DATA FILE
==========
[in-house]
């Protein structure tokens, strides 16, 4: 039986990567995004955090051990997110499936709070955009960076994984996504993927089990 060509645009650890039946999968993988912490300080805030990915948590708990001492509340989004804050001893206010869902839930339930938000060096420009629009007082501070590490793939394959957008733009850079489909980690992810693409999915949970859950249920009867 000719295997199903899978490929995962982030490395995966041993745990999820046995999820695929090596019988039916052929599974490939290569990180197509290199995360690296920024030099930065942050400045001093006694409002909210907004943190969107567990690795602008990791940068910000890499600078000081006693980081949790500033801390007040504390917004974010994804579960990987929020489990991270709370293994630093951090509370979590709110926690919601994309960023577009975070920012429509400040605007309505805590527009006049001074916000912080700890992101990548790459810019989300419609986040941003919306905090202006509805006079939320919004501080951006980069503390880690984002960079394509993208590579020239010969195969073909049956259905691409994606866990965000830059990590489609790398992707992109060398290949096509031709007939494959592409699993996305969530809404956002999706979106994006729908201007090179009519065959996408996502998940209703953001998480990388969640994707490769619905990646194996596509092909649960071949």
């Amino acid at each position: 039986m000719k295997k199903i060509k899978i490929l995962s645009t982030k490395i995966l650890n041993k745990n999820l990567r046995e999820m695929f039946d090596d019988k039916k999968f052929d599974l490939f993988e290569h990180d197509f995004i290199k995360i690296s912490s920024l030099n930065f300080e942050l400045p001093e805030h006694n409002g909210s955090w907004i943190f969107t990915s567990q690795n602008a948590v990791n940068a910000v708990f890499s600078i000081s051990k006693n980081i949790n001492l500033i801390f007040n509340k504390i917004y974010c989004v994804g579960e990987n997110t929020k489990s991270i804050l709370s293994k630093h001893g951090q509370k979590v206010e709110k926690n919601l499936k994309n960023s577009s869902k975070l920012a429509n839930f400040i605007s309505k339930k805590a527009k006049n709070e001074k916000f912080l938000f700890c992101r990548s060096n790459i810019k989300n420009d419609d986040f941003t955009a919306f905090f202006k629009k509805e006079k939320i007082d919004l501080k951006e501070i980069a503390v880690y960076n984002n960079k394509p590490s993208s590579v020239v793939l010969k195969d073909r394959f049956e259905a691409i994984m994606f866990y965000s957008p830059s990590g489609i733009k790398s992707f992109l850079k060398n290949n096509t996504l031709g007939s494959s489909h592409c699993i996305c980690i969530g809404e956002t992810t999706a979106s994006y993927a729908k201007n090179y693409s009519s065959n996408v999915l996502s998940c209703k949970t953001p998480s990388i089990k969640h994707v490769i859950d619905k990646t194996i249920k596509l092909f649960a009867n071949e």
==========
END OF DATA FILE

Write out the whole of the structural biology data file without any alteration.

[in-house]
């Protein structure tokens, strides 16, 4: 039986990567995004955090051990997110499936709070955009960076994984996504993927089990 060509645009650890039946999968993988912490300080805030990915948590708990001492509340989004804050001893206010869902839930339930938000060096420009629009007082501070590490793939394959957008733009850079489909980690992810693409999915949970859950249920009867 000719295997199903899978490929995962982030490395995966041993745990999820046995999820695929090596019988039916052929599974490939290569990180197509290199995360690296920024030099930065942050400045001093006694409002909210907004943190969107567990690795602008990791940068910000890499600078000081006693980081949790500033801390007040504390917004974010994804579960990987929020489990991270709370293994630093951090509370979590709110926690919601994309960023577009975070920012429509400040605007309505805590527009006049001074916000912080700890992101990548790459810019989300419609986040941003919306905090202006509805006079939320919004501080951006980069503390880690984002960079394509993208590579020239010969195969073909049956259905691409994606866990965000830059990590489609790398992707992109060398290949096509031709007939494959592409699993996305969530809404956002999706979106994006729908201007090179009519065959996408996502998940209703953001998480990388969640994707490769619905990646194996596509092909649960071949």
């Amino acid at each position: 039986m000719k295997k199903i060509k899978i490929l995962s645009t982030k490395i995966l650890n041993k745990n999820l990567r046995e999820m695929f039946d090596d019988k039916k999968f052929d599974l490939f993988e290569h990180d197509f995004i290199k995360i690296s912490s920024l030099n930065f300080e942050l400045p001093e805030h006694n409002g909210s955090w907004i943190f969107t990915s567990q690795n602008a948590v990791n940068a910000v708990f890499s600078i000081s051990k006693n980081i949790n001492l500033i801390f007040n509340k504390i917004y974010c989004v994804g579960e990987n997110t929020k489990s991270i804050l709370s293994k630093h001893g951090q509370k979590v206010e709110k926690n919601l499936k994309n960023s577009s869902k975070l920012a429509n839930f400040i605007s309505k339930k805590a527009k006049n709070e001074k916000f912080l938000f700890c992101r990548s060096n790459i810019k989300n420009d419609d986040f941003t955009a919306f905090f202006k629009k509805e006079k939320i007082d919004l501080k951006e501070i980069a503390v880690y960076n984002n960079k394509p590490s993208s590579v020239v793939l010969k195969d073909r394959f049956e259905a691409i994984m994606f866990y965000s957008p830059s990590g489609i733009k790398s992707f992109l850079k060398n290949n096509t996504l031709g007939s494959s489909h592409c699993i996305c980690i969530g809404e956002t992810t999706a979106s994006y993927a729908k201007n090179y693409s009519s065959n996408v999915l996502s998940c209703k949970t953001p998480s990388i089990k969640h994707v490769i859950d619905k990646t194996i249920k596509l092909f649960a009867n071949e």